The percentage increments (the difference between the standing high bid amount and the bid amount options) for all rounds will be communicated to all bidders at the end of the day.
Bid increments will be in the range of 1% to 20% of the standing high bid on each lot. Bid Increments will not necessarily be the same for all lots (in percentage or absolute terms). Bid amount options will be rounded up to the nearest R100 000.
In each round, a bidder will receive a certain eligibility, based on its initial bid and activity in the previous round. In the first round, a bidder’s eligibility is equal to its activity in its initial bid. (A bidder’s eligibility describes the maximum of lots on which it may place bids in the current round, while a bidder’s activity describes the number of lots on which it is either standing high bidder or places a new bid on in the current round.)
The sum of the activity points of each lot on which a bidder places a bid in a round, combined with the activity points of lots on which the bidder is standing high bidder, defines the total activity of the bidder within the round.
Eligibility in the following round is set equal to the bidder’s activity in the current round. Thus, it is not possible for a bidder’s eligibility to increase.
If a bidder is standing high bidder on lots which have a combined activity points level equal to the bidder’s eligibility for the round, it must submit a “no bid” bid, to identify that it does not wish to use a waiver.
If a bidder submits a “no bid” bid when it is standing high bidder on lots which have combined activity points of less than the bidder’s eligibility, then its eligibility will reduce for the next round.
The use of a waiver, meanwhile, allows a bidder to maintain its eligibility in the next round without submitting a new bid in the current round. Each bidder is allowed a maximum of six waivers during the auction.
In any round, a bidder may choose to submit a waiver in place of any new bids on lots, provided it has at least one waiver remaining, and has not withdrawn from the auction.
If a bidder is standing high bidder on any lots when it uses a waiver, it will remain standing high bidder unless another bidder places a bid of greater value on those lots.
When a waiver is used, the bidder retains the same level of eligibility for the next round as it had in the current round.
If a bidder does not submit a valid bid before the end of the round, then a waiver is automatically used for that round, provided the bidder has a waiver remaining.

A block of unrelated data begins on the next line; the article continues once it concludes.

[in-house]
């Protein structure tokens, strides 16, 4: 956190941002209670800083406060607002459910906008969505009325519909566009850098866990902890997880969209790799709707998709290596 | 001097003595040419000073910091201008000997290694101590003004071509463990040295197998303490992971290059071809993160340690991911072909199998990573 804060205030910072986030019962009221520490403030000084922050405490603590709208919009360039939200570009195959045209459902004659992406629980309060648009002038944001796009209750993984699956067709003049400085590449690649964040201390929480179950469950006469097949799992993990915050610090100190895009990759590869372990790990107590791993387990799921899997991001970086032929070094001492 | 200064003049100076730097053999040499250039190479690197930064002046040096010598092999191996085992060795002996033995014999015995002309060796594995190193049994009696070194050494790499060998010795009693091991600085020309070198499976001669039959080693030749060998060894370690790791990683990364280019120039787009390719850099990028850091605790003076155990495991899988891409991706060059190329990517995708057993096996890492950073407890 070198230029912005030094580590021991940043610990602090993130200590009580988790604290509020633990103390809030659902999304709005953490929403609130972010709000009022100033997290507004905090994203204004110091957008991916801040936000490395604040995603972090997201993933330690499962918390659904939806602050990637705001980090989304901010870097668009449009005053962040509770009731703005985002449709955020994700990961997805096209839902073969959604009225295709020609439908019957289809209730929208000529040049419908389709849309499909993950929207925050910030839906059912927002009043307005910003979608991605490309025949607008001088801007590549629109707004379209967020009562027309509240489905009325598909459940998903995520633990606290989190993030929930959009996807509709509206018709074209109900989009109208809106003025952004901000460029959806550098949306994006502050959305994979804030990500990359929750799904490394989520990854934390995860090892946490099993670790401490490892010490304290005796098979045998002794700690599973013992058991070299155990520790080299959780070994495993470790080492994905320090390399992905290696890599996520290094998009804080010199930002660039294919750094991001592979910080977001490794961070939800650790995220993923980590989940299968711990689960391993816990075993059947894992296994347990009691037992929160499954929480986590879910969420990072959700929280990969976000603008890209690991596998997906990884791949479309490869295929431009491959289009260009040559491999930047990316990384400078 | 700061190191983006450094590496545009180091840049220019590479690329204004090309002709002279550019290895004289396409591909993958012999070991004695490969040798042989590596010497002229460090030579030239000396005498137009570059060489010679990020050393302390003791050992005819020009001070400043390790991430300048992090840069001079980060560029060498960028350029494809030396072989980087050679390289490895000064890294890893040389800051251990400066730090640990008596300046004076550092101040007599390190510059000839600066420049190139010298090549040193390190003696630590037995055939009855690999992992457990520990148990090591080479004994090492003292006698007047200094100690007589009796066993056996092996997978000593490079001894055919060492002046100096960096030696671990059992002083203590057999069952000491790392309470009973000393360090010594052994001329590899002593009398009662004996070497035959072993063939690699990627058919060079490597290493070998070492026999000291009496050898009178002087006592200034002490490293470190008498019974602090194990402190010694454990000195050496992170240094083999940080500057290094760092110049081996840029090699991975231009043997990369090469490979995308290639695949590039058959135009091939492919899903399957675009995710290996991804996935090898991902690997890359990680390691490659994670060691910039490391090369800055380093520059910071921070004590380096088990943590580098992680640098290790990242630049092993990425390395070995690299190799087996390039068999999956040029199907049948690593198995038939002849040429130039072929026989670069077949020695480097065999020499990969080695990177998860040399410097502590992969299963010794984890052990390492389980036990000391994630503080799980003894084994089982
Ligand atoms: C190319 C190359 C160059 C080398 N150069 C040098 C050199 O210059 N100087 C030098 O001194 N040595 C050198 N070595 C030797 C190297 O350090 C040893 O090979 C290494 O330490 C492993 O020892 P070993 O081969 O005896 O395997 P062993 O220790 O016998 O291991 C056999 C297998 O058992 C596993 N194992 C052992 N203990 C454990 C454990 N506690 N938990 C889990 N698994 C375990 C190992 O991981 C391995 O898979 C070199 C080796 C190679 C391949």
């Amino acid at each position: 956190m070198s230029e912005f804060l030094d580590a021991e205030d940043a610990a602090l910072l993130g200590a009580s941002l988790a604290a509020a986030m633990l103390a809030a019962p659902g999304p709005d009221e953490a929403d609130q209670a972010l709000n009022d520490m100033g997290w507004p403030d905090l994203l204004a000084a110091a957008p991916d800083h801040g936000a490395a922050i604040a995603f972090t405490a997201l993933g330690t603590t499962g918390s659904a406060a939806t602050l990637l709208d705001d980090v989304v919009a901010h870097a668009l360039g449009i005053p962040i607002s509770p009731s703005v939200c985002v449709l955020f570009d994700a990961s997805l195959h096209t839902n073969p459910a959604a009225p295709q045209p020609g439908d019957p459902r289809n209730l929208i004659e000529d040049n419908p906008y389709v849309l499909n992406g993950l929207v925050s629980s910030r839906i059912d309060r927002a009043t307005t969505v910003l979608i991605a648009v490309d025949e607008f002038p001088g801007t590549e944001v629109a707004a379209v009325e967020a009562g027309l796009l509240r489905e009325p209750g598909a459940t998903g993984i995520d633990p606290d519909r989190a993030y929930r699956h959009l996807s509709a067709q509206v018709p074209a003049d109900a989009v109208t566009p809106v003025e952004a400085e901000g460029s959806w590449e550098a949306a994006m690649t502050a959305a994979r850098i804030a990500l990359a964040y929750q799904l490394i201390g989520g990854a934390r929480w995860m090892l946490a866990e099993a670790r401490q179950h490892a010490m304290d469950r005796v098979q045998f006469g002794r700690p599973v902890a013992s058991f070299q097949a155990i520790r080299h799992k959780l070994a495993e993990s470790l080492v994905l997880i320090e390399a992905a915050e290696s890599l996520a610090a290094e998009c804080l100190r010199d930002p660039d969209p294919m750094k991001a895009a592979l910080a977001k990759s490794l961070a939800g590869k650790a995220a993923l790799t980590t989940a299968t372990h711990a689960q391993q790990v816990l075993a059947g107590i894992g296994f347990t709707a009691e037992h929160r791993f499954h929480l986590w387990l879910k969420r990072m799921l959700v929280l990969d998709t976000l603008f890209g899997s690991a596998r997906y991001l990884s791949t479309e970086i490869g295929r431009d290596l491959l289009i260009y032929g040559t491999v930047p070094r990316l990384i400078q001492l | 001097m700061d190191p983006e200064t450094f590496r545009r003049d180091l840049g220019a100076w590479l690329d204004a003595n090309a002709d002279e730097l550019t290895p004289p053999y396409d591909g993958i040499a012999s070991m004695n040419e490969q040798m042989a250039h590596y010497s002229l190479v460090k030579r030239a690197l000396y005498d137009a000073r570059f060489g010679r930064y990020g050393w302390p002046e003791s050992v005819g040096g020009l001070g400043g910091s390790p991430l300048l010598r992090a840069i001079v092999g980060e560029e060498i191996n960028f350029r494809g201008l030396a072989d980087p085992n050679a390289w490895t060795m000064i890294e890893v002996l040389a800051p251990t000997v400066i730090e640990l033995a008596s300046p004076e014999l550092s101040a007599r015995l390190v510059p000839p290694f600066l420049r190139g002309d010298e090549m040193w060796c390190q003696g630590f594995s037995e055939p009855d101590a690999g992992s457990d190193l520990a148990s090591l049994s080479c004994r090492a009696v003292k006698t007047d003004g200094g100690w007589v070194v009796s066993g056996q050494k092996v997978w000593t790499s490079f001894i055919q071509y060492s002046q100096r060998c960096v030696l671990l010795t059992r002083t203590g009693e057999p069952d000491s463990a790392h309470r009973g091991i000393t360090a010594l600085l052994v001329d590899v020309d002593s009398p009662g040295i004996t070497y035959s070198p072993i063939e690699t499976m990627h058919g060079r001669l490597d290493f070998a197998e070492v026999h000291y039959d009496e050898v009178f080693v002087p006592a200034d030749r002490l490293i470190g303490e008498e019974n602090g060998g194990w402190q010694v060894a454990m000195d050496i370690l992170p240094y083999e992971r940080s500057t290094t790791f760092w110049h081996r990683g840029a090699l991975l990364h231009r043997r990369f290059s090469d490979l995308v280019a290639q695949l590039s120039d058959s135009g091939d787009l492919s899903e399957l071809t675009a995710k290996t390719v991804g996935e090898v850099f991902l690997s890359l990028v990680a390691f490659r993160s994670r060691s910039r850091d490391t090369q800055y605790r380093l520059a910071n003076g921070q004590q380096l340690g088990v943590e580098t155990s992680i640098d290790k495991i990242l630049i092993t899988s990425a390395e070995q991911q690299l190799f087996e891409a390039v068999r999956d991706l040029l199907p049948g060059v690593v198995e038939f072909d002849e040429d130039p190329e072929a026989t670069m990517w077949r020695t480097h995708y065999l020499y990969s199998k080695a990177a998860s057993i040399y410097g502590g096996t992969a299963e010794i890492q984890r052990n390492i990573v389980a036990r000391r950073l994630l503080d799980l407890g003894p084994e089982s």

In any round, bidders have the opportunity to withdraw from the auction.
If a bidder chooses to submit a withdrawal, it will no longer be eligible to submit bids in the auction. It is not possible for a bidder to submit bids and a withdrawal in the same round.
If a bidder withdraws while it is standing high bidder on any lot, it will remain standing high bidder until another bidder places a higher bid on that lot. As a result, it is possible for a bidder that has withdrawn to win lots which it had bid on before the withdrawal, provided no other bidders place further bids on those lots.
If a bidder fails to submit a valid bid before the end of the round, and has no remaining waivers, it will automatically be withdrawn from the auction.
For submitted bids to be successful, the Activity points associated with the bid must not exceed the bidder’s current eligibility. Also, the bid must not exceed the spectrum caps.
Icasa expects to run between three and six rounds on each day, with a minimum time gap of 20 minutes between rounds
The auction will close once a bid round has been completed in which no new bids were placed (excluding “no bid” bids) and no waivers were used. Once the auction has closed, the standing high bidders on each lot will be designated the winners of those lots.
The auction will take place in Johannesburg, with all bidders co-located in the same building. The exact location of the auction will be communicated nearer to the auction date. Each Bidder will be provided its own private room in which it may make its bid decisions.
Bids will be submitted in a public room, with bid entries placed in a bid box.
During the auction, the auction location will be electronically surveyed by means of audio and video equipment. The surveillance will not include the interior of the private bid rooms, but access ways to the bid rooms will be monitored.
The general public will not have access to any part of the auction location.
Rounds will be scheduled between 9am and 5pm on business days only. The last round of the day will start prior to 5pm. Icasa expects to run between three and six rounds on each day, with a minimum time gap of 20 minutes between rounds.
Once the round has ended, bids will be opened in the public area. Each bid entry form will be presented in front of all representatives in the room. After all bids have been announced, the bids will be assessed to determine which bidder becomes the standing high bidder on each lot, and the associated standing high bid. If needed, tie-breaks will take place in the public area.
At the end of each bidding day, Icasa will publish the current standing high bidders and standing high bids.
It said it expects to issue the spectrum licences to successful bidders in March 2017 or thereabouts. — © 2016 NewsCentral Media